Imagine John Denver on the radio: "Almost heaven," he sings, "Kanawha ..."
Doesn't sound right, does it? How about, "Almost heaven, Allegheny?"
Everyone knows the song is about West Virginia -- I've even heard it played at an outdoor market in Malaysia. But not until I visited Wheeling, W.Va., did I know that the name once chosen for the nation's 35th state was Kanawha, and that other nominees included Allegheny, Augusta and New Virginia.
This is typical. Wheeling regularly provokes the reaction, "I didn't know that."
Consider the Bloch Bros. tobacco factory on the gritty south end of town, its walls painted with a big "Chew Mail Pouch" sign. This is where all that chewing tobacco -- originally just the loose leavings from cigar cutters -- and all those painted barns came from.
There's that pre-Civil-War-era suspension bridge, a spider web of steel cables, at one time the longest of its kind. There are the six Louis Comfort Tiffany windows in St. Matthew's Episcopal Church on Chapline Street.
And there's that name, "Wheeling," which, in fact, has nothing to do with wheels.
Wheeling lies on West Virginia's western border, near the base of its northern panhandle, the little spike that insinuates itself between Ohio and Pennsylvania. Its population is 31,000, down 30,000 from its peak in 1930. Although its downtown business district is quiet today, the city lies at the intersection of what once were the region's principal commercial avenues: the Ohio River, the National Road (Route 40) and the Baltimore and Ohio Railroad.
Given these transportation options, as well as the local availability of coal and gas for furnaces, it perhaps was inevitable that Wheeling would become a center, not only of steelmaking but also, because it had the right kind of sand, of glass production.
At one time, the city was home to the nation's largest glass manufacturers, who advanced the craft artistically with creative molding and coloring methods, and scientifically through modifications of centuries-old formulas. Although Wheeling's legendary "glass houses" are gone now, their reign is memorialized at the Oglebay Institute Glass Museum.
Wheeling's glass story starts not long after the birth of the United States. Inside the museum's display cases my wife and I saw early, utilitarian examples of the glassmaker's craft: pickle jars from the 19th century and commemorative whiskey flasks honoring George Washington and Ben Franklin.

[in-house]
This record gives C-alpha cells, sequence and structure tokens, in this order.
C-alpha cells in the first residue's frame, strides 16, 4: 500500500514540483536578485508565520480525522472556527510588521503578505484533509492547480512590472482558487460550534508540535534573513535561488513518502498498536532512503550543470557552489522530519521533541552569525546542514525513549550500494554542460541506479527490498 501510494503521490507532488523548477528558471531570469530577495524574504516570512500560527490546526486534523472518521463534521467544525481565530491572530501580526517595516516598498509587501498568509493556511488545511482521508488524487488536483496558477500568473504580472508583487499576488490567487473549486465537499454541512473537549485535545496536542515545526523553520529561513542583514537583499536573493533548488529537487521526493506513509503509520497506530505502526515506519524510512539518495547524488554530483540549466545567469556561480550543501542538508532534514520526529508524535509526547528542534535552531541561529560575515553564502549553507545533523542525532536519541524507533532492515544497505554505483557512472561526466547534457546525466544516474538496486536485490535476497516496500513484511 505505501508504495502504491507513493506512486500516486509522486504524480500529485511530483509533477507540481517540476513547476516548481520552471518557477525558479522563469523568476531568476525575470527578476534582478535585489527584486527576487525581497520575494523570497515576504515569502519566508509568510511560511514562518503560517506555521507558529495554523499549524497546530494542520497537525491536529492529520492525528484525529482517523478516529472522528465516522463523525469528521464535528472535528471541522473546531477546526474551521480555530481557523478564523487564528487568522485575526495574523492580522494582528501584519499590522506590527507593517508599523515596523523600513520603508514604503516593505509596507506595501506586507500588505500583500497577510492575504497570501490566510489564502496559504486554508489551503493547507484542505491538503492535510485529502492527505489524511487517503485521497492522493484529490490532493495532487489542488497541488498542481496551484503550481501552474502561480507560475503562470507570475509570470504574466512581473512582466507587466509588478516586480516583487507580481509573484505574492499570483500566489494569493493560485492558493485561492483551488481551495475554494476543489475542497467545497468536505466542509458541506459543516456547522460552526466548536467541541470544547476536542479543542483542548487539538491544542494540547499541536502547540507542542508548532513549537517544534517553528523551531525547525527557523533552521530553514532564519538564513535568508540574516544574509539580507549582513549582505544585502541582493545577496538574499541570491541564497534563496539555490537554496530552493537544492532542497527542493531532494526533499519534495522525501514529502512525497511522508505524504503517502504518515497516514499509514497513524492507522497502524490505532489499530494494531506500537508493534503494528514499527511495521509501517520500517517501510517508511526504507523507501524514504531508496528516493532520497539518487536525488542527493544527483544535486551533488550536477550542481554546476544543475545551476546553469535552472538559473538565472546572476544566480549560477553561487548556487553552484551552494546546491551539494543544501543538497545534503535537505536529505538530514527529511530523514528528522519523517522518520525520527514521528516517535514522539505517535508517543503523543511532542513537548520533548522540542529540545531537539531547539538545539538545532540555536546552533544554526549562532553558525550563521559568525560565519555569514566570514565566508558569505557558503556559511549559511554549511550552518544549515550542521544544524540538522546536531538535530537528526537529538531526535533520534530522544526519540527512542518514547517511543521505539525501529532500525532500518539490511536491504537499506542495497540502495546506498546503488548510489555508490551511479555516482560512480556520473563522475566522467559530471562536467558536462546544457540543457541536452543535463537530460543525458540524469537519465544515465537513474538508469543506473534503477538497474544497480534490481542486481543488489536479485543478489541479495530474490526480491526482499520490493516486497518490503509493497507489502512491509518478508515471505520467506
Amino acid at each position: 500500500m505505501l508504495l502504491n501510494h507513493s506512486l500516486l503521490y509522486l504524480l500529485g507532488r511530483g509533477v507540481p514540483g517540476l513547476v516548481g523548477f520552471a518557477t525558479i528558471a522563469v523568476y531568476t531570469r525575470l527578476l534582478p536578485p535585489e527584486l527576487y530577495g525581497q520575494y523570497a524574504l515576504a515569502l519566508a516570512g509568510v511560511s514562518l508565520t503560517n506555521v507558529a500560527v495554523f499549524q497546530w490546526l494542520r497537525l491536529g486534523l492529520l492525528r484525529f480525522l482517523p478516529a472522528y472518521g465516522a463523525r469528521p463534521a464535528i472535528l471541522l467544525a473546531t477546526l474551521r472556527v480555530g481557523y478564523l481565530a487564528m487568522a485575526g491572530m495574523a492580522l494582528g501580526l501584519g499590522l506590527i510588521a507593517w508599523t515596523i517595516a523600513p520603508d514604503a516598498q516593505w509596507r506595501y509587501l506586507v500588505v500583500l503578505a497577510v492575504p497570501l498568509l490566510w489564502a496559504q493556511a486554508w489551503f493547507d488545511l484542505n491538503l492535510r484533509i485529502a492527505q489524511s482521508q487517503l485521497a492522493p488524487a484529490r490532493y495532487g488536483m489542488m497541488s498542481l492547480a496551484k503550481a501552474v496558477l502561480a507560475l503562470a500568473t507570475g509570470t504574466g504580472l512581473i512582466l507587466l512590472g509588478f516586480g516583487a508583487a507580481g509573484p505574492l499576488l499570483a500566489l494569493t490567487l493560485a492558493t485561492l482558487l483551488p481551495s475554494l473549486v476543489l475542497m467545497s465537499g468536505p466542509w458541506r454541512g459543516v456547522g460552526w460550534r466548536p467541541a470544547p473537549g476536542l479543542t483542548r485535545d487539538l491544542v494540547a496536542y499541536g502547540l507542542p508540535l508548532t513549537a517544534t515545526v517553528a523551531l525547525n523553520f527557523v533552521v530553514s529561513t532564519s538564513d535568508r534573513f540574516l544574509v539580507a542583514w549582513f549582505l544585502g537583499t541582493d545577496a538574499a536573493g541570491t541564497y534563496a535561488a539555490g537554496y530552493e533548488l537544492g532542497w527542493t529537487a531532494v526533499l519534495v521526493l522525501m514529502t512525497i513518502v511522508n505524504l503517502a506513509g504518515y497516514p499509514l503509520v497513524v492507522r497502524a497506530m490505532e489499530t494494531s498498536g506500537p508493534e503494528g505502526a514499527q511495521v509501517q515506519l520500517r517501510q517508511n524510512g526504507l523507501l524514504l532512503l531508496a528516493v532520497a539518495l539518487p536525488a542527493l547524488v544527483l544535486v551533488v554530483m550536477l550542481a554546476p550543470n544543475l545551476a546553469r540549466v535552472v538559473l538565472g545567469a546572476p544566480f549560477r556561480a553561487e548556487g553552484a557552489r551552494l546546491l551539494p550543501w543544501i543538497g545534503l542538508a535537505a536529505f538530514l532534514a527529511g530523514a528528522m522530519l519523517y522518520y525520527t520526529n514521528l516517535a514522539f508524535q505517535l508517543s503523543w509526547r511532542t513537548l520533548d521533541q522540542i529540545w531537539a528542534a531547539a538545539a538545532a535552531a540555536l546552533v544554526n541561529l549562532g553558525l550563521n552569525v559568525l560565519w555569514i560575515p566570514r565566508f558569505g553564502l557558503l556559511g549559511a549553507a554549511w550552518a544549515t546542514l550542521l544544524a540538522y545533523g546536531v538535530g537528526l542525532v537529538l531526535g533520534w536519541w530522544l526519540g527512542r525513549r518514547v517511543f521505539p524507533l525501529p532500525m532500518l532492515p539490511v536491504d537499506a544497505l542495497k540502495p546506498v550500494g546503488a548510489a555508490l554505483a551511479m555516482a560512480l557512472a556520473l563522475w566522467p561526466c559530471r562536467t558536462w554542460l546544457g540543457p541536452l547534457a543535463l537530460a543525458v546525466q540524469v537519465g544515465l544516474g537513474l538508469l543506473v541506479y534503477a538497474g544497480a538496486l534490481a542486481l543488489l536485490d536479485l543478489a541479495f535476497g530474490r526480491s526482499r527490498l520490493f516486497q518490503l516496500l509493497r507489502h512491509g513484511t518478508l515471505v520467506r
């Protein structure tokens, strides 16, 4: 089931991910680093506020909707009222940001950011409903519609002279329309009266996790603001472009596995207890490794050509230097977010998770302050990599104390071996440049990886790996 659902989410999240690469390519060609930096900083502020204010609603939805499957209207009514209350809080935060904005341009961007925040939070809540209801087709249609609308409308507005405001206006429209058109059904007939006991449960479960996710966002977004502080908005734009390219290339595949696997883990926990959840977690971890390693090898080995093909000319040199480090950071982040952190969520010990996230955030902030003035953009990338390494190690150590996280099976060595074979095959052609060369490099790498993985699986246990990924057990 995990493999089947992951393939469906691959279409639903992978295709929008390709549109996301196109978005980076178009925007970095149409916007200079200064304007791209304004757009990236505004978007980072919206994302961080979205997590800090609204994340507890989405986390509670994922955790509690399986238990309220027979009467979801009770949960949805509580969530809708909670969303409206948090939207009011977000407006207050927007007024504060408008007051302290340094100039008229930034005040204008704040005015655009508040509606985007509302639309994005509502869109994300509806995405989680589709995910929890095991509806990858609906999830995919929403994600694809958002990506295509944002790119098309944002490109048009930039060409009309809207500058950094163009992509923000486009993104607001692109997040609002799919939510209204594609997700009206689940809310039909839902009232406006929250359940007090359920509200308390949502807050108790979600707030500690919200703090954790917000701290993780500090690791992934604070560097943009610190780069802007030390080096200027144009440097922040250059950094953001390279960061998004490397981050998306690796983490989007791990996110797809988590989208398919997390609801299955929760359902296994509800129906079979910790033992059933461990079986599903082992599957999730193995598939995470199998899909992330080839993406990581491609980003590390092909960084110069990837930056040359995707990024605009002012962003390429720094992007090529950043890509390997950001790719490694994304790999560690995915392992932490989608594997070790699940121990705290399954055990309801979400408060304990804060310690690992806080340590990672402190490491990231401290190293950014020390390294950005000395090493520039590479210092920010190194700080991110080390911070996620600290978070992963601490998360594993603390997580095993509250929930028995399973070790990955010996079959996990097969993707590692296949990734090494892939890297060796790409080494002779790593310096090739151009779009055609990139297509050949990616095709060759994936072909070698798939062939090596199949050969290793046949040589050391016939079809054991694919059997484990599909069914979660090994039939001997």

With the arrival in 1818 of the National Road came increased demand for Wheeling glass, including "flint glass" -- lead crystal. Prominently displayed is one of the largest pieces of lead crystal ever made, an 1844 Sweeney punch bowl (which actually looks more like a vase) almost five feet high and weighing 225 pounds. It probably never actually held punch, but it did stand in a cemetery for 74 years as the tombstone for the glass company's owner, Michael Sweeney.
The museum exhibits are interesting for their displays of craftsmanship, and also to see what people of earlier centuries considered indispensable or fashionable. Molded glass "log cabins" commemorated the American centennial, and two styles of Victorian dishes were designed specifically to hold celery, a vegetable once deemed exotic.
We also saw examples of various decorative glass techniques: "peachblow," where a rich plum color slowly shades into a creamy yellow; early 20th-century "carnival glass," which has a shimmering rainbow finish; and something called "goofus," with painted doodads in glass, reminiscent of a Jell-O mold salad.
We walked the few yards from the Oglebay Glass Museum to the Oglebay Mansion Museum, both located in Wheeling's Oglebay Park.
"Oglebay" is a name frequently encountered in Wheeling. Col. Earl W. Oglebay was a major benefactor of the city. He made his money in Cleveland in the iron ore shipping business, but retired at age 51 to become a gentleman farmer at the Wadding-ton farm near Wheeling.
According to his will, at his death in 1926, the farm passed to the city. Its 1,650 acres now hold not only the museums, but a zoo, lakes, gardens, greenhouses and a 200-room lodge. There are also two golf courses, designed by Arnold Palmer and Robert Trent Jones.
Oglebay's mansion, originally a farmhouse that the colonel expanded, now serves as sort of a painless, illustrated history lesson. The rooms and their furnishings demonstrate the functioning of early 20th-century daily life -- at least among the rich -- but these are accompanied by exhibits showing the area's earlier days, even back when there was no "West" in front of "Virginia."